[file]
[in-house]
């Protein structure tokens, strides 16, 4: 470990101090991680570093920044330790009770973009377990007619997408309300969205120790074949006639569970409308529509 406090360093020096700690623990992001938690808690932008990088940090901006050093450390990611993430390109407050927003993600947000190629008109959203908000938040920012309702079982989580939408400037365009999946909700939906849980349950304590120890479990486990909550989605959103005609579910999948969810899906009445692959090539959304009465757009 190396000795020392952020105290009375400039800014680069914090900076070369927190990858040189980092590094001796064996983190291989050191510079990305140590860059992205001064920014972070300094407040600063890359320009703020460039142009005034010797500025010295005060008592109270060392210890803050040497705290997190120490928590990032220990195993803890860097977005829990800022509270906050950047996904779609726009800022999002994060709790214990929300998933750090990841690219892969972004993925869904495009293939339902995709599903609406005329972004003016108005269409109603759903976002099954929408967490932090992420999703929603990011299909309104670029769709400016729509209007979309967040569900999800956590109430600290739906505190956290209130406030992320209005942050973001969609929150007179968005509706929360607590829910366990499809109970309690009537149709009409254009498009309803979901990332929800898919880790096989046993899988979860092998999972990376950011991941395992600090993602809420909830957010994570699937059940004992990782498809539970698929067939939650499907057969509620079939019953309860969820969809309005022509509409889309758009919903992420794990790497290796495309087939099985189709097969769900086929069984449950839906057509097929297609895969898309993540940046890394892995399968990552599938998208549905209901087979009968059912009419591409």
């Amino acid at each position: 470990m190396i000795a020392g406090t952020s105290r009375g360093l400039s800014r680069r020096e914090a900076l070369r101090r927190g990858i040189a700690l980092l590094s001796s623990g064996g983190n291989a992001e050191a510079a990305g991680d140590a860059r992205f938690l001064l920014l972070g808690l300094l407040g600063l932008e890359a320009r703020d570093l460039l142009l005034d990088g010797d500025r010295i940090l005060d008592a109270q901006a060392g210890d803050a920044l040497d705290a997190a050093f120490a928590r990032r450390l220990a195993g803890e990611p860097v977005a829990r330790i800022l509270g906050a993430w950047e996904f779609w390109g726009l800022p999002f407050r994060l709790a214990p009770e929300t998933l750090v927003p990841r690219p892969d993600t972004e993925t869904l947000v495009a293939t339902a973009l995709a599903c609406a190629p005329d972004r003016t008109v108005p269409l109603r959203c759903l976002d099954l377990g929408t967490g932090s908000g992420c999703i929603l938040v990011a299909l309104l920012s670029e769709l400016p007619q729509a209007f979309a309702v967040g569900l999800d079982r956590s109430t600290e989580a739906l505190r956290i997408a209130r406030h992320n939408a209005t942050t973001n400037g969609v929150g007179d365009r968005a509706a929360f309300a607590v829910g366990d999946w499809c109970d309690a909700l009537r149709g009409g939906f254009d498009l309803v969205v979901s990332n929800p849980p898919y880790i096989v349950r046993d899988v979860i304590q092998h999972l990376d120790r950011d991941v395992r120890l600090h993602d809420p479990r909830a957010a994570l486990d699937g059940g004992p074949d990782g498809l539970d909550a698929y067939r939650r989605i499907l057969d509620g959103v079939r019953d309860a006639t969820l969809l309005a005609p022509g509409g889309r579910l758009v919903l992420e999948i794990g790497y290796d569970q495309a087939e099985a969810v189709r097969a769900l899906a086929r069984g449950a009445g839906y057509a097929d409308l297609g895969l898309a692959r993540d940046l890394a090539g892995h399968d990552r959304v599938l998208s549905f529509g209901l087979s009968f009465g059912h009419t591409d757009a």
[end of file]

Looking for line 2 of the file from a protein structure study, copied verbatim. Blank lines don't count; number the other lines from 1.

């Protein structure tokens, strides 16, 4: 470990101090991680570093920044330790009770973009377990007619997408309300969205120790074949006639569970409308529509 406090360093020096700690623990992001938690808690932008990088940090901006050093450390990611993430390109407050927003993600947000190629008109959203908000938040920012309702079982989580939408400037365009999946909700939906849980349950304590120890479990486990909550989605959103005609579910999948969810899906009445692959090539959304009465757009 190396000795020392952020105290009375400039800014680069914090900076070369927190990858040189980092590094001796064996983190291989050191510079990305140590860059992205001064920014972070300094407040600063890359320009703020460039142009005034010797500025010295005060008592109270060392210890803050040497705290997190120490928590990032220990195993803890860097977005829990800022509270906050950047996904779609726009800022999002994060709790214990929300998933750090990841690219892969972004993925869904495009293939339902995709599903609406005329972004003016108005269409109603759903976002099954929408967490932090992420999703929603990011299909309104670029769709400016729509209007979309967040569900999800956590109430600290739906505190956290209130406030992320209005942050973001969609929150007179968005509706929360607590829910366990499809109970309690009537149709009409254009498009309803979901990332929800898919880790096989046993899988979860092998999972990376950011991941395992600090993602809420909830957010994570699937059940004992990782498809539970698929067939939650499907057969509620079939019953309860969820969809309005022509509409889309758009919903992420794990790497290796495309087939099985189709097969769900086929069984449950839906057509097929297609895969898309993540940046890394892995399968990552599938998208549905209901087979009968059912009419591409």